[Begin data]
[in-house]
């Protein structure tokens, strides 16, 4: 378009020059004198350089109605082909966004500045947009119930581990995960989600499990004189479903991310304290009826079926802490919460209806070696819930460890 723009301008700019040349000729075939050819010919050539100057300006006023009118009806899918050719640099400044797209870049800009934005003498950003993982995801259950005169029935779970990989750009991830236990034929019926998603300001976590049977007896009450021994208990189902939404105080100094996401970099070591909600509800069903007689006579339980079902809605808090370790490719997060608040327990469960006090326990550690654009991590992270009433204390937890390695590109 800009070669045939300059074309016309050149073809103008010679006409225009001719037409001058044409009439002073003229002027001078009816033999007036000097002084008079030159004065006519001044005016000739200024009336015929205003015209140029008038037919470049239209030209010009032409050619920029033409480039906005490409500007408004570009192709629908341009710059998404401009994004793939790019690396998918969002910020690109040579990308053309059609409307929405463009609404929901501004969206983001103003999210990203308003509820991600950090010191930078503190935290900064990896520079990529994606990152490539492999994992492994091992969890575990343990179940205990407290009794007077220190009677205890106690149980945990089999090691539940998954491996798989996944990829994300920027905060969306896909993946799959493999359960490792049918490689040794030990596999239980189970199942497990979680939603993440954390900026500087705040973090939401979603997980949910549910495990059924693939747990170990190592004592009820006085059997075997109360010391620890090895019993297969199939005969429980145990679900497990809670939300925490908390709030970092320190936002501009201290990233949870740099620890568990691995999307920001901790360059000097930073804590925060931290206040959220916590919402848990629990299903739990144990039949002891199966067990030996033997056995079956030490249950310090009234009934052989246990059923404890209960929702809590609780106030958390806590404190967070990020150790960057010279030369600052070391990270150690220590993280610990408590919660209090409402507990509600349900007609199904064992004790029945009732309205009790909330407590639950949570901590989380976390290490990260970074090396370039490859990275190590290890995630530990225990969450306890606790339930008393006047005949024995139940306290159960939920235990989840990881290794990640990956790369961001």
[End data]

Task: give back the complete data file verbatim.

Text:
[in-house]
């Protein structure tokens, strides 16, 4: 378009020059004198350089109605082909966004500045947009119930581990995960989600499990004189479903991310304290009826079926802490919460209806070696819930460890 723009301008700019040349000729075939050819010919050539100057300006006023009118009806899918050719640099400044797209870049800009934005003498950003993982995801259950005169029935779970990989750009991830236990034929019926998603300001976590049977007896009450021994208990189902939404105080100094996401970099070591909600509800069903007689006579339980079902809605808090370790490719997060608040327990469960006090326990550690654009991590992270009433204390937890390695590109 800009070669045939300059074309016309050149073809103008010679006409225009001719037409001058044409009439002073003229002027001078009816033999007036000097002084008079030159004065006519001044005016000739200024009336015929205003015209140029008038037919470049239209030209010009032409050619920029033409480039906005490409500007408004570009192709629908341009710059998404401009994004793939790019690396998918969002910020690109040579990308053309059609409307929405463009609404929901501004969206983001103003999210990203308003509820991600950090010191930078503190935290900064990896520079990529994606990152490539492999994992492994091992969890575990343990179940205990407290009794007077220190009677205890106690149980945990089999090691539940998954491996798989996944990829994300920027905060969306896909993946799959493999359960490792049918490689040794030990596999239980189970199942497990979680939603993440954390900026500087705040973090939401979603997980949910549910495990059924693939747990170990190592004592009820006085059997075997109360010391620890090895019993297969199939005969429980145990679900497990809670939300925490908390709030970092320190936002501009201290990233949870740099620890568990691995999307920001901790360059000097930073804590925060931290206040959220916590919402848990629990299903739990144990039949002891199966067990030996033997056995079956030490249950310090009234009934052989246990059923404890209960929702809590609780106030958390806590404190967070990020150790960057010279030369600052070391990270150690220590993280610990408590919660209090409402507990509600349900007609199904064992004790029945009732309205009790909330407590639950949570901590989380976390290490990260970074090396370039490859990275190590290890995630530990225990969450306890606790339930008393006047005949024995139940306290159960939920235990989840990881290794990640990956790369961001």